It is always said that dealing with floating point numbers is slow. So slow that if precision can be compromised and speed is more important, programmers will use integers instead. Integers ? yes ! But how will you deal with fractions then ? The answer is fixed point arithmetic.

When we deal with decimal numbers, each digit in a number is actually a coefficient of the base, which is 10, to a certain power for the digit. For example:

1234 = 1 \cdot 10^3 + 2 \cdot 10^2 + 3 \cdot 10^1 + 4 \cdot 10^0

We can rewrite the above equation as:

10 \cdot (123.4) = 1234 = 10 \cdot (1 \cdot 10^2 + 2 \cdot 10^1 + 3 \cdot 10^0 + 4 \cdot 10^{-1})

So by expressing with a number multiplied by 10, we can have the decimal point between the third and the fourth digit. By changing the 10 to 100, we can move the decimal point to between the second and the third digit. Basically, we can place the decimal point at any position we want, as long as we know what the multiplier we are using. That is how we express fraction with integers.

The downside is, fixed point numbers do not have fixed effective number of digits. The smaller number it has to express the less effective number of digits it has.

Thus, when dealing with fixed points, the order of computations can really matter. The good point is, we do not need special hardware or software to deal with them since basically all arithmetics now deal with normal integers.

For binary numbers, the base is 2. The basic rules do not change.

10111_2 = 1 \cdot 2^4 + 0 \cdot 2^3 + 1 \cdot 2^2 + 1 \cdot 2^1 + 1 \cdot 2^0

2 \cdot (1011.1_2) = 10111_2 = 2 \cdot ( 1 \cdot 2^3 + 0 \cdot 2^2 + 1 \cdot 2^1 + 1 \cdot 2^0 + 1 \cdot 2^{-1})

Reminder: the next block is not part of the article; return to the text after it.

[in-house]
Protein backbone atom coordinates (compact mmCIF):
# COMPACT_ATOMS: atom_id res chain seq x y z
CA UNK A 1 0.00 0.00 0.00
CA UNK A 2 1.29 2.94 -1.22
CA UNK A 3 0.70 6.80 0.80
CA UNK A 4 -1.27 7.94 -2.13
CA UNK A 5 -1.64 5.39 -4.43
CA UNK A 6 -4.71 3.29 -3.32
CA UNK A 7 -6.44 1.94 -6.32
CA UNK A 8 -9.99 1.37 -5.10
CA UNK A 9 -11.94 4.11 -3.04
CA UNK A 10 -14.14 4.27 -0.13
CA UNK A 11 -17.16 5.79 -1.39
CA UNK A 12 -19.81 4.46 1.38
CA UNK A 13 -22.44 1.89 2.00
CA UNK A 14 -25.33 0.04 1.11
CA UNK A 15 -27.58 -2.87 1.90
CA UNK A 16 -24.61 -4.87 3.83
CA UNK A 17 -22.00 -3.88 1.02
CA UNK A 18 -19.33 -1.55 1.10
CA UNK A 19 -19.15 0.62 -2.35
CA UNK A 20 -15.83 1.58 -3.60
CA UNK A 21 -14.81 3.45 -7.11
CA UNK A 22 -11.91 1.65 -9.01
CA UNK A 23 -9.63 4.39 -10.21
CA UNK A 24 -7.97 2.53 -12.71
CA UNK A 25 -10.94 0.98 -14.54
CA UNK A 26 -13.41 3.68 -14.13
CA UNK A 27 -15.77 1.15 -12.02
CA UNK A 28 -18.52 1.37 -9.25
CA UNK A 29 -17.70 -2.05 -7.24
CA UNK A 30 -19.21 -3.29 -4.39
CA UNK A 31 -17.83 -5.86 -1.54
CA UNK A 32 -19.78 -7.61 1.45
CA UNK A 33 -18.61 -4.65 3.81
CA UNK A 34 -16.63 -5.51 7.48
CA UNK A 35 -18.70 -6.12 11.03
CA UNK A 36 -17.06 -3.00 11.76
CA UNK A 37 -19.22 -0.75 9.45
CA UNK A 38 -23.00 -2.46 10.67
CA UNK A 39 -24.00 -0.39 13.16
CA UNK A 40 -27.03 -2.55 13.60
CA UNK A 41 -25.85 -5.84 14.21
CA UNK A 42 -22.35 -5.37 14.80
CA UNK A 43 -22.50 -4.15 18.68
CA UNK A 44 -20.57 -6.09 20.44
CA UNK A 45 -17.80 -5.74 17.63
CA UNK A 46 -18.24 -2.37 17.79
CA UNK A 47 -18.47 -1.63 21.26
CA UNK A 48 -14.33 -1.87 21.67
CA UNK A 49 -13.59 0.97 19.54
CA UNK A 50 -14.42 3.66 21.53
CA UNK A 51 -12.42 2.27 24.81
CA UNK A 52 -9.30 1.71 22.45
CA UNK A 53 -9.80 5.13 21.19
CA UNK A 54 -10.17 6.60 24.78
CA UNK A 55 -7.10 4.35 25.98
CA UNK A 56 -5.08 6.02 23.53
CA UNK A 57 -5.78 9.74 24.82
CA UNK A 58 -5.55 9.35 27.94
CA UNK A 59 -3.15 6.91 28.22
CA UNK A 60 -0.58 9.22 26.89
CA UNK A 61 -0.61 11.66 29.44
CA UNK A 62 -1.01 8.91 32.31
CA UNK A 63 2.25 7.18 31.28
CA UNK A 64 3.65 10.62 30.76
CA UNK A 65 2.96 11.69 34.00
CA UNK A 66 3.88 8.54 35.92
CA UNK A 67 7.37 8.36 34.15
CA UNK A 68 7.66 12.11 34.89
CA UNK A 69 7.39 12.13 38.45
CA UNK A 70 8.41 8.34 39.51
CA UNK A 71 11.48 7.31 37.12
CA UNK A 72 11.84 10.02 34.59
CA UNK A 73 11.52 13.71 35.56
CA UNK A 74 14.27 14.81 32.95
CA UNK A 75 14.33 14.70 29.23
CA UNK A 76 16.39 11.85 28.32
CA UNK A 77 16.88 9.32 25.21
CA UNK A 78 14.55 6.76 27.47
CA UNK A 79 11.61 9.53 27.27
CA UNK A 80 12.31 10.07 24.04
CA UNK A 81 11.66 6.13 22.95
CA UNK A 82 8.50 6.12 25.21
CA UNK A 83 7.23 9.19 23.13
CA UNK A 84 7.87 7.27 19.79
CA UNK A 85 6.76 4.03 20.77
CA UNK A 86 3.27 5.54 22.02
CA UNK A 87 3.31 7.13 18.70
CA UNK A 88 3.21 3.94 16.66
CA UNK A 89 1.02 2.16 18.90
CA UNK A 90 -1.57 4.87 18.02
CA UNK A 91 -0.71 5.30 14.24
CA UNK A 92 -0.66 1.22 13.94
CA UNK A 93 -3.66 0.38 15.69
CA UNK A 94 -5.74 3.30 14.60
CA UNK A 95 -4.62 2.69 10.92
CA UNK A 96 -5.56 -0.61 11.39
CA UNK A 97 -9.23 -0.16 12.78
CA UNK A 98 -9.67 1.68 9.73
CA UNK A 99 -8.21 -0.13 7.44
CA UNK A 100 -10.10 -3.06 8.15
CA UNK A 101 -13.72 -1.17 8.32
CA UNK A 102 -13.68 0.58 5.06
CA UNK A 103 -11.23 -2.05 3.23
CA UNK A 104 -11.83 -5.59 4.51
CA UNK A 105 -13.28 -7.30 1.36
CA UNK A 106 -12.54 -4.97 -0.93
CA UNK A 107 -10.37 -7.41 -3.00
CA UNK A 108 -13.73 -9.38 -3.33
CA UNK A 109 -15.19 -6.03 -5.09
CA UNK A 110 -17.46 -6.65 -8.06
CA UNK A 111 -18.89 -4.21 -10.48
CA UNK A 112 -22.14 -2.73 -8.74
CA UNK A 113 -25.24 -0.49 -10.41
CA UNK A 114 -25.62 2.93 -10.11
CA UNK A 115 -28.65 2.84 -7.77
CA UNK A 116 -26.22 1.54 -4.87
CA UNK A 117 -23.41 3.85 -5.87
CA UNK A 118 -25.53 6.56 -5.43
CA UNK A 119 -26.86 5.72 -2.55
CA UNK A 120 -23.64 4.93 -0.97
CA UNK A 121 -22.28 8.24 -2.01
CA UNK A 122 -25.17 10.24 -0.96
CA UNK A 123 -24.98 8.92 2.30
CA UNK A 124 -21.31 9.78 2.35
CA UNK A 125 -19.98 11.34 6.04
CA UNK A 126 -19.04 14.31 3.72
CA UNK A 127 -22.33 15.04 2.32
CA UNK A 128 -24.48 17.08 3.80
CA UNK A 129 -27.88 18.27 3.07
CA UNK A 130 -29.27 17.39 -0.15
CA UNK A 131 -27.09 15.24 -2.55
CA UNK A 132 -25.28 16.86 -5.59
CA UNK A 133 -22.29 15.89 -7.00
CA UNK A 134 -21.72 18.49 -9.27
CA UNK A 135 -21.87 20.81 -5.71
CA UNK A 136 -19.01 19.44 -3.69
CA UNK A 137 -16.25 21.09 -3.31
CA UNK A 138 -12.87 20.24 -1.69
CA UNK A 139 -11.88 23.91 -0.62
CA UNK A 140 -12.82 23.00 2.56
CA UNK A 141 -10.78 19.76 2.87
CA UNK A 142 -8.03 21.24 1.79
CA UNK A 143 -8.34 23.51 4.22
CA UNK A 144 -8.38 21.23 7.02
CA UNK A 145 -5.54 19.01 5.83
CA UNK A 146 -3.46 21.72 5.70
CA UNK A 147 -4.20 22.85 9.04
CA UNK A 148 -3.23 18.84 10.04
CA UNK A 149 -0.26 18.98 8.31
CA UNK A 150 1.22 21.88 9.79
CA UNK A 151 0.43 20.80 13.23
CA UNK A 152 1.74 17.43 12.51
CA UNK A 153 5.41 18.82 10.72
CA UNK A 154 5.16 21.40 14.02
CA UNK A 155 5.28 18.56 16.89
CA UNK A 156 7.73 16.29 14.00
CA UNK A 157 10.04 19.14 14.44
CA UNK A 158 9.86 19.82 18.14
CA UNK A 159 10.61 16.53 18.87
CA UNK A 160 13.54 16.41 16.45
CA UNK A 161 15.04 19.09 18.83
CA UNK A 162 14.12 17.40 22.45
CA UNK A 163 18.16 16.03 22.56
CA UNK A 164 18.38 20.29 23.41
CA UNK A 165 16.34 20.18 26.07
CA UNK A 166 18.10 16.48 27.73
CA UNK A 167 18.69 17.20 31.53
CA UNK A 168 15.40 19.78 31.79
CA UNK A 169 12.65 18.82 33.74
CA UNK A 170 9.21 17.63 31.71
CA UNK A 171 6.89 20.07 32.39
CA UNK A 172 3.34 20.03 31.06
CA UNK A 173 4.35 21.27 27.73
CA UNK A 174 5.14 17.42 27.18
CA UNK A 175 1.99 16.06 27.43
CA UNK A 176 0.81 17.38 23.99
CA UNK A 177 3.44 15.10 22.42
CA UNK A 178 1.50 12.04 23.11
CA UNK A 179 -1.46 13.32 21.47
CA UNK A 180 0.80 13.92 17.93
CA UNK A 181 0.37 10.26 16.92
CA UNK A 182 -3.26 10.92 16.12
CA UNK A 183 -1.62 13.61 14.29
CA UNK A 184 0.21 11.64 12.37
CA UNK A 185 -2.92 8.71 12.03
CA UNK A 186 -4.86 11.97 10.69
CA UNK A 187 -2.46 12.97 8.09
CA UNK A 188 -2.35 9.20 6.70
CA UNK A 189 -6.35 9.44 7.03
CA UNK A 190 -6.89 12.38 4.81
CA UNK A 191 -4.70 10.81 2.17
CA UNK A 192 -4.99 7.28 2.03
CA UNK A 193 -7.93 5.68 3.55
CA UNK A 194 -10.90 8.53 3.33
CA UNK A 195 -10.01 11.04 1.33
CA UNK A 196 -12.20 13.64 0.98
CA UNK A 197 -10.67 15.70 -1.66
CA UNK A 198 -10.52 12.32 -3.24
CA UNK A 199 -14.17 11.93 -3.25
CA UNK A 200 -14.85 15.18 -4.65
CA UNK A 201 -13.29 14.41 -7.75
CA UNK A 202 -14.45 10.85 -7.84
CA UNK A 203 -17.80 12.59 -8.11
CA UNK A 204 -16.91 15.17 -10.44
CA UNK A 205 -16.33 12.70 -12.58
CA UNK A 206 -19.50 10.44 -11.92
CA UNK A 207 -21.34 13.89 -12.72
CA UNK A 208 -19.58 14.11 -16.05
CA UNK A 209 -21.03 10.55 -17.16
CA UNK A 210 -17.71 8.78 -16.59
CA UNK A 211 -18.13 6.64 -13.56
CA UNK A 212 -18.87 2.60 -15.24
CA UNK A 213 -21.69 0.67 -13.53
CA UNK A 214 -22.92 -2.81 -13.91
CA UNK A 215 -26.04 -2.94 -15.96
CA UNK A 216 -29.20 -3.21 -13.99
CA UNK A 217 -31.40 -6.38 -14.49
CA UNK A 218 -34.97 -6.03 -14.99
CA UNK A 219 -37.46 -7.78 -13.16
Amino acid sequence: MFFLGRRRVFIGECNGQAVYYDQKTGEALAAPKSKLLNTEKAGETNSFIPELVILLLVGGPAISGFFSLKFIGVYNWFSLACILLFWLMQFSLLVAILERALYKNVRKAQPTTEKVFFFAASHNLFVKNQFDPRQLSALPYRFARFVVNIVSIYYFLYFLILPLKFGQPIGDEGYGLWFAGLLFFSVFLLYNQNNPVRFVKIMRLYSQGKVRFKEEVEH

If we split an

equals to 2

Addition with fixed point numbers is as simple as addition with integers but of course you need to align the decimal points in case they are different. Multiplication is also as simple as multiplication with integers, but care must be taken as the decimal point position will change. If we multiply

Below is a small Perl program to help you convert from real numbers to fixed point numbers and vice versa. Simply execute it with:

fixedpt.pl <qformat> [number]

The

If no number is provided, the program will read from standard input.

jsMath.Process(document);

When we deal with decimal numbers, each digit in a number is actually a coefficient of the base, which is 10, to a certain power for the digit. For example:

1234 = 1 \cdot 10^3 + 2 \cdot 10^2 + 3 \cdot 10^1 + 4 \cdot 10^0

We can rewrite the above equation as:

10 \cdot (123.4) = 1234 = 10 \cdot (1 \cdot 10^2 + 2 \cdot 10^1 + 3 \cdot 10^0 + 4 \cdot 10^{-1})

So by expressing with a number multiplied by 10, we can have the decimal point between the third and the fourth digit. By changing the 10 to 100, we can move the decimal point to between the second and the third digit. Basically, we can place the decimal point at any position we want, as long as we know what the multiplier we are using. That is how we express fraction with integers.

The downside is, fixed point numbers do not have fixed effective number of digits. The smaller number it has to express the less effective number of digits it has.

1.234 -> 4 digits

0.123 -> 3 digits

0.012 -> 2 digits

0.001 -> 1 digit

Thus, when dealing with fixed points, the order of computations can really matter. The good point is, we do not need special hardware or software to deal with them since basically all arithmetics now deal with normal integers.

For binary numbers, the base is 2. The basic rules do not change.

10111_2 = 1 \cdot 2^4 + 0 \cdot 2^3 + 1 \cdot 2^2 + 1 \cdot 2^1 + 1 \cdot 2^0

2 \cdot (1011.1_2) = 10111_2 = 2 \cdot ( 1 \cdot 2^3 + 0 \cdot 2^2 + 1 \cdot 2^1 + 1 \cdot 2^0 + 1 \cdot 2^{-1})

If we split an

*M*+*N*bit number into*M*bit and*N*bit numbers with decimal point between them, then the multiplier is 2^{N}. It can be easily shown that 1.0 is thenequals to 2